After many short breaks at each station (which provide toilets which you should bring change for, and snacks/water) we finally reached the 9th station. And that’s where it got busy. The last hour was probably the worst, I lost my friends and was amongst a bunch of also very tired but determined to reach the peak climbers. It wasn’t a nice experience, it felt like we were all fighting to a piece of flat rock to stand on and wait on until the queue started to move. It was around 3:30am at this point and I was just so fed up but knew I had to reach the peak – I was so close. I was impressed by the amount of old people  who were tackling Fuji too – I thought to myself ‘just man up and get to the top’.

4am – I got to the peak! Yay! After a gruelling 8 hours of climbing (bear in mind this as my first mountain climbing experience) we finally made it! I took a few photos of the sunrise, but to be honest, I was just too tired and cold to even appreciate the beauty before me – thank god for cameras! Our group reunited and went for some breakfast in a restaurant at the peak of the mountain (how surreal!) and got some of our energy back before going back down.

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How can I whinge when I got to see this?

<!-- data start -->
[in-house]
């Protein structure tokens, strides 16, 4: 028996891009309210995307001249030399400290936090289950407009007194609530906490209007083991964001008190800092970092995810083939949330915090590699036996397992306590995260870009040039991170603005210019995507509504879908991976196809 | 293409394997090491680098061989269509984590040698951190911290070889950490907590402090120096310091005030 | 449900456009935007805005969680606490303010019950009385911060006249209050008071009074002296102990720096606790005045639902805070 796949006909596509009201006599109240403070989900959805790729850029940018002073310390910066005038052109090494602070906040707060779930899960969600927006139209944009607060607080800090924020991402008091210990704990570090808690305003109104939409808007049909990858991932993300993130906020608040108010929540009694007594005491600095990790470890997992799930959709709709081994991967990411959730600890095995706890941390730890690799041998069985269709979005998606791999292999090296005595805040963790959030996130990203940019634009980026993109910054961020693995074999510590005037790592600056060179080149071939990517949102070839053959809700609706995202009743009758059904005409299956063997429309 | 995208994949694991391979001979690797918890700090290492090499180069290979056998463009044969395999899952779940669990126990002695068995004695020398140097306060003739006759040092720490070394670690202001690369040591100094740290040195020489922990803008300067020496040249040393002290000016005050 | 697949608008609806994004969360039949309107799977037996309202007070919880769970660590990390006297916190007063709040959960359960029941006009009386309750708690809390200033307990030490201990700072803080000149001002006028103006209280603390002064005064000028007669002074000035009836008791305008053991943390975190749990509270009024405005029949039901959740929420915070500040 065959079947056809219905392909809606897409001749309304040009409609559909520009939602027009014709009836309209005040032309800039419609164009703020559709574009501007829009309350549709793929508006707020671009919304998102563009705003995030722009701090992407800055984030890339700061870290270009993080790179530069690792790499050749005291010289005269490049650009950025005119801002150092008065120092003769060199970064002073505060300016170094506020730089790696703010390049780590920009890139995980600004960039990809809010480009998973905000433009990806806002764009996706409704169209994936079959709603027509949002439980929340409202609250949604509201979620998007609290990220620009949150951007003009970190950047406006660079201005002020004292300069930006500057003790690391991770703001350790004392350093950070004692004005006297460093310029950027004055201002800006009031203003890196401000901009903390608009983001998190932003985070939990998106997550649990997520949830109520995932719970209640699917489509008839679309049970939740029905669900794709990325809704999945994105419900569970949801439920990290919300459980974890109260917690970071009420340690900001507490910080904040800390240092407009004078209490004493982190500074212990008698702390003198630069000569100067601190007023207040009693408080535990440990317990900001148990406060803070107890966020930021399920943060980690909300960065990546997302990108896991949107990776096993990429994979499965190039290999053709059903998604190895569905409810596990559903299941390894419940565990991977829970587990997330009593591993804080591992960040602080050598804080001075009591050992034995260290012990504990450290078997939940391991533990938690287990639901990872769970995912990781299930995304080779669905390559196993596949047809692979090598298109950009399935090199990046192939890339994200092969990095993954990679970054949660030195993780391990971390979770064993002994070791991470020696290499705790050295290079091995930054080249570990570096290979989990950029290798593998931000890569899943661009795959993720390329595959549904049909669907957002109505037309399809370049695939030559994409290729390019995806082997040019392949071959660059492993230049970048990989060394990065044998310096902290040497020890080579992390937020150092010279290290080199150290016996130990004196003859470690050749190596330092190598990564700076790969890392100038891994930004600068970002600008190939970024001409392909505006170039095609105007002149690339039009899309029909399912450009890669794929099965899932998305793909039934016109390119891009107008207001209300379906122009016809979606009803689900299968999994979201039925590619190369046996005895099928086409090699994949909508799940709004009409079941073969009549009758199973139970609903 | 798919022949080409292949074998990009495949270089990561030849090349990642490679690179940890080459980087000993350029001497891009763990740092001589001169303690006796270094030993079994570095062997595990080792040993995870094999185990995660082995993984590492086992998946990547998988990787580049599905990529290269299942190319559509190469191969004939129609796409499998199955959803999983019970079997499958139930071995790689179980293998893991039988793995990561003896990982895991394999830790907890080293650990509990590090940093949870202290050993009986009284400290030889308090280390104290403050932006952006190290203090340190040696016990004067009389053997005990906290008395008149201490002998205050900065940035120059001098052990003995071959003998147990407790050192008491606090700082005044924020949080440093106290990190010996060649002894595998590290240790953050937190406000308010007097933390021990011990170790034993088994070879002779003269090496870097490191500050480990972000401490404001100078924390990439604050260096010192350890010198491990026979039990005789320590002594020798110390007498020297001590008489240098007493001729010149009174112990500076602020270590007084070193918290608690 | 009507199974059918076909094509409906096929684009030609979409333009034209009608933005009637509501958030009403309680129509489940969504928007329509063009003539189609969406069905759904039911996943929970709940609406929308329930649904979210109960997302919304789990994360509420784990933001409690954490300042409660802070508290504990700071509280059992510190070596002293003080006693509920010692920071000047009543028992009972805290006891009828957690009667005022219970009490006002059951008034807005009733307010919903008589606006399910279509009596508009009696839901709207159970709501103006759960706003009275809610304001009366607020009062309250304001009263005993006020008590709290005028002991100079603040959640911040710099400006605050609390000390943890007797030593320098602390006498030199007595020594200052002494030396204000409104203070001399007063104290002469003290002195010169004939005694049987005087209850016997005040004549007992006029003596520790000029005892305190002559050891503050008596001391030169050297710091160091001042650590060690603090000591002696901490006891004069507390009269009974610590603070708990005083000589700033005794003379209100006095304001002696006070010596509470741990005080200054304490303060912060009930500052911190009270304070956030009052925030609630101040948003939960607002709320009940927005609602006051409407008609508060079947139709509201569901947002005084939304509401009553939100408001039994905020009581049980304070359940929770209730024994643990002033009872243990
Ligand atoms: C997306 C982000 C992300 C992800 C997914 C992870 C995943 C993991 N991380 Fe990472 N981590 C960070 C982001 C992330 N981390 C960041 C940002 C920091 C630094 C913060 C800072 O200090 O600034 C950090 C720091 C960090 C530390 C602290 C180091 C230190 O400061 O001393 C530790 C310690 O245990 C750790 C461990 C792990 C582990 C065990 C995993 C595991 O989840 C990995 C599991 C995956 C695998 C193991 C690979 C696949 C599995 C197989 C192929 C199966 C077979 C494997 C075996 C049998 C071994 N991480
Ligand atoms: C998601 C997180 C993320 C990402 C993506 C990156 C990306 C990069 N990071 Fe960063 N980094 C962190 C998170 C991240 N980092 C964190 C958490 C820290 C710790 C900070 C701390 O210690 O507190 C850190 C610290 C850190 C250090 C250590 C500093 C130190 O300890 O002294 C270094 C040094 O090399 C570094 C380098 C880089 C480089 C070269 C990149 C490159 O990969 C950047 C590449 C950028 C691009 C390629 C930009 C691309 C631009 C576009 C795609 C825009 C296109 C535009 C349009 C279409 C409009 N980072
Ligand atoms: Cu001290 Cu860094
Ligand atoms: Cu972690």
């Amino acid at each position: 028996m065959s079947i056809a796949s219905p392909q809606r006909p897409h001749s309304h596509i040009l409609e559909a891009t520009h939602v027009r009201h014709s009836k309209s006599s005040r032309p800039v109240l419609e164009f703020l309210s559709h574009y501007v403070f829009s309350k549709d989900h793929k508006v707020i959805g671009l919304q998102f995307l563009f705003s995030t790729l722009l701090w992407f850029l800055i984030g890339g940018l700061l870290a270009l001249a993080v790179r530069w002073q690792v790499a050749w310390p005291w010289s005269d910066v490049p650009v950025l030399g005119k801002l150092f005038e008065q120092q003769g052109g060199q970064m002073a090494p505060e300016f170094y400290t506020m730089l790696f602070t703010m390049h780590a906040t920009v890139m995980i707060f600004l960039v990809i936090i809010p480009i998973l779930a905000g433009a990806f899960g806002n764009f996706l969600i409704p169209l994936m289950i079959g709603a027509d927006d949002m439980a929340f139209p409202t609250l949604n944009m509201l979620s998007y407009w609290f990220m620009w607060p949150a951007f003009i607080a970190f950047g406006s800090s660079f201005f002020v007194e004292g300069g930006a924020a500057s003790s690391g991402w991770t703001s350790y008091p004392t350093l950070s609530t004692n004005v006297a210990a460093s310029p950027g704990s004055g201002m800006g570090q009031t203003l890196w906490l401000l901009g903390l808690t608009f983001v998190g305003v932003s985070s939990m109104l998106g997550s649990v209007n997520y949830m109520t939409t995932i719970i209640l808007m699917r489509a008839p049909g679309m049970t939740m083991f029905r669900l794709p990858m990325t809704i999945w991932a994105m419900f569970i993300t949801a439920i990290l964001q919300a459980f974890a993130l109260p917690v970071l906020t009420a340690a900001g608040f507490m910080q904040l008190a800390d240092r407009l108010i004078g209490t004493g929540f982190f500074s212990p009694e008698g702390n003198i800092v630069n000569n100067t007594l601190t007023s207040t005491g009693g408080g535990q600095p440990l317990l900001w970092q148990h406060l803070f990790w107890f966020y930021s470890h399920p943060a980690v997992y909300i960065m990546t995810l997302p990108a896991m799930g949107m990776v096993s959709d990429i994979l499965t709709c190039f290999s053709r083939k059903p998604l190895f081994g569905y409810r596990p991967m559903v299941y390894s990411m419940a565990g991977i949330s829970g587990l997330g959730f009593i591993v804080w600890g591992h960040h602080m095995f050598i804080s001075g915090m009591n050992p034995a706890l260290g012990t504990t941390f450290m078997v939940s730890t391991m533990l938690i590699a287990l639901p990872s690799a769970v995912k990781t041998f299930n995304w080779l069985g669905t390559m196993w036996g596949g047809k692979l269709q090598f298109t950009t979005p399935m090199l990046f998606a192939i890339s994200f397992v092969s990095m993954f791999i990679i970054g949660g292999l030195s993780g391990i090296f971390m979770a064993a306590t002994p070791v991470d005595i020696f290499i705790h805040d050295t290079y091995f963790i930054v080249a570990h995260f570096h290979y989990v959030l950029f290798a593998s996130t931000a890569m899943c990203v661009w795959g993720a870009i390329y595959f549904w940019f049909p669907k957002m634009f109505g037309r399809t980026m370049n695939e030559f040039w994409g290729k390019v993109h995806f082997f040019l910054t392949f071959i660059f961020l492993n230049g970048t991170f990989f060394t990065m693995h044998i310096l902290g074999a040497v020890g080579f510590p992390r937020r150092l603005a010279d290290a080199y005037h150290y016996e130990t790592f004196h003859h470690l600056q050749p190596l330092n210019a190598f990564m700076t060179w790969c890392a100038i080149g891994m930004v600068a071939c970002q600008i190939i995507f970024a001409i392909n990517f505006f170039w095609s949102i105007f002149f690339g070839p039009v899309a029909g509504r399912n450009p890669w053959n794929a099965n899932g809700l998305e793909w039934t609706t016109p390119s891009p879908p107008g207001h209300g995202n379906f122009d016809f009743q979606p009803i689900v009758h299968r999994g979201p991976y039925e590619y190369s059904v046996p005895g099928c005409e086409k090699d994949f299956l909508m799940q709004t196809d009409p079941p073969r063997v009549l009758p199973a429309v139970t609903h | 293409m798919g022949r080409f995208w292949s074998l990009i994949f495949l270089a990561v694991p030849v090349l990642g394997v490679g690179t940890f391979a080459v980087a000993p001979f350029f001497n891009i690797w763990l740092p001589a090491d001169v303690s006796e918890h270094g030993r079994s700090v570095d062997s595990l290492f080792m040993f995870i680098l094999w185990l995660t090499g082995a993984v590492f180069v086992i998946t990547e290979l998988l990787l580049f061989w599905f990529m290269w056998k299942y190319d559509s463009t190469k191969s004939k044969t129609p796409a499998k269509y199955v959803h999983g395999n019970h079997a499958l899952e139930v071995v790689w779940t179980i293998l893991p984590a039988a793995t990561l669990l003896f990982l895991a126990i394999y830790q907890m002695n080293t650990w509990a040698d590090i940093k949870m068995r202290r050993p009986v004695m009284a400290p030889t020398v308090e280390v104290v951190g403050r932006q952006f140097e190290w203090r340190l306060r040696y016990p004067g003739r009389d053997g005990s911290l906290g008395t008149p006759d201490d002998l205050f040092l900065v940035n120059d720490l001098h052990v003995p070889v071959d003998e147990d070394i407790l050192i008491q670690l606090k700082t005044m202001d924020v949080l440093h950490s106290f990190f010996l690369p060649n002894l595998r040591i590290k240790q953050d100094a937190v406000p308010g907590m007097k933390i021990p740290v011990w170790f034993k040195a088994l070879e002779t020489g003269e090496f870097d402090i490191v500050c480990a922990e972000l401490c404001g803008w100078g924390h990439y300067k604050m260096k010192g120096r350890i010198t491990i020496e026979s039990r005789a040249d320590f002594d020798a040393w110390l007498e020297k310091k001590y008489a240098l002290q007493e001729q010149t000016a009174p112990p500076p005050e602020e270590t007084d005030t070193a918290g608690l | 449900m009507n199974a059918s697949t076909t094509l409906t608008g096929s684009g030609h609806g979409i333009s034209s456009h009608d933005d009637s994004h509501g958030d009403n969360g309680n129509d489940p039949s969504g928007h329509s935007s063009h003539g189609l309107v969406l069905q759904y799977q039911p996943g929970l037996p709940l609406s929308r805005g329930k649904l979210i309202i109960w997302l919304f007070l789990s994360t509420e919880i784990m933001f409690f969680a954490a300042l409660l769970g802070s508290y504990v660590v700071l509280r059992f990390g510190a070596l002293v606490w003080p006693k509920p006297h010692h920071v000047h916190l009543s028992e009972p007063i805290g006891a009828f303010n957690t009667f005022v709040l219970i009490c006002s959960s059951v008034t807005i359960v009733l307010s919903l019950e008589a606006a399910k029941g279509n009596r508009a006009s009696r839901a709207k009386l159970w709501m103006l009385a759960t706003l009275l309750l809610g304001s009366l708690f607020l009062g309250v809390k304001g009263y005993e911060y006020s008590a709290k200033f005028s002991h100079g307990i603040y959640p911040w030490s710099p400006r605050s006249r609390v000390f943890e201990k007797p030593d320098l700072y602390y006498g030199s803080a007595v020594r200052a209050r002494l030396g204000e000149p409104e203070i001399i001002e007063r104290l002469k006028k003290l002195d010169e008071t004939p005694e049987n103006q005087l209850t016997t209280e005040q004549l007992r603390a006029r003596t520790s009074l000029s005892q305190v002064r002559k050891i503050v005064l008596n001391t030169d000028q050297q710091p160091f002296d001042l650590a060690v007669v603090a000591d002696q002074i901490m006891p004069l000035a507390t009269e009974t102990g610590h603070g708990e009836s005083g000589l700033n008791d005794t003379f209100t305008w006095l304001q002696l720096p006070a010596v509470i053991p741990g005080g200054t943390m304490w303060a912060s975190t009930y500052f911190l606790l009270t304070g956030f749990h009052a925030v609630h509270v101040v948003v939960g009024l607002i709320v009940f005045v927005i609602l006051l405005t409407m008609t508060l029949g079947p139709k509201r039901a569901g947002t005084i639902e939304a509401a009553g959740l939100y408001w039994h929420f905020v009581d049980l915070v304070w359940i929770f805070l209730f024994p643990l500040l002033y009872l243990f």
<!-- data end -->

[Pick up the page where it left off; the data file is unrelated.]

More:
Although I moan about the experience, it was a great one and probably something I’d never see again, so I don’t regret it at all. Once piece of advice is – don’t try to do it all in one evening like we did. As an inexperienced climber, I think if I had stayed in one of the huts on the way up it would have been a less tiring experience.

The descent – We chose to walk down the Yoshida trail. And that’s where the American lady’s piece of advice stuck me! Walking down was like walking on slippery ash/rocks, as it was so steep! You basically had to slide down which really hurts your knees. It would have been much more handy to have a stick to stop yourself. It felt like every step was just catching yourself before you fell.  After about 4 hours of struggling to get down, we finally made it! It’s safe to say I couldn’t be happier to finally be on a bus back to Tokyo saying Sayonara to Fuji  – my legs and feet were so worn out!

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Overall, there’s no way I’d like to do it again, but what an experience, the views were worth it. Until next time Fujisan…well not literally, although next week I plan to visit Fuji five lakes, but there’s no way I’ll be climbing anything again!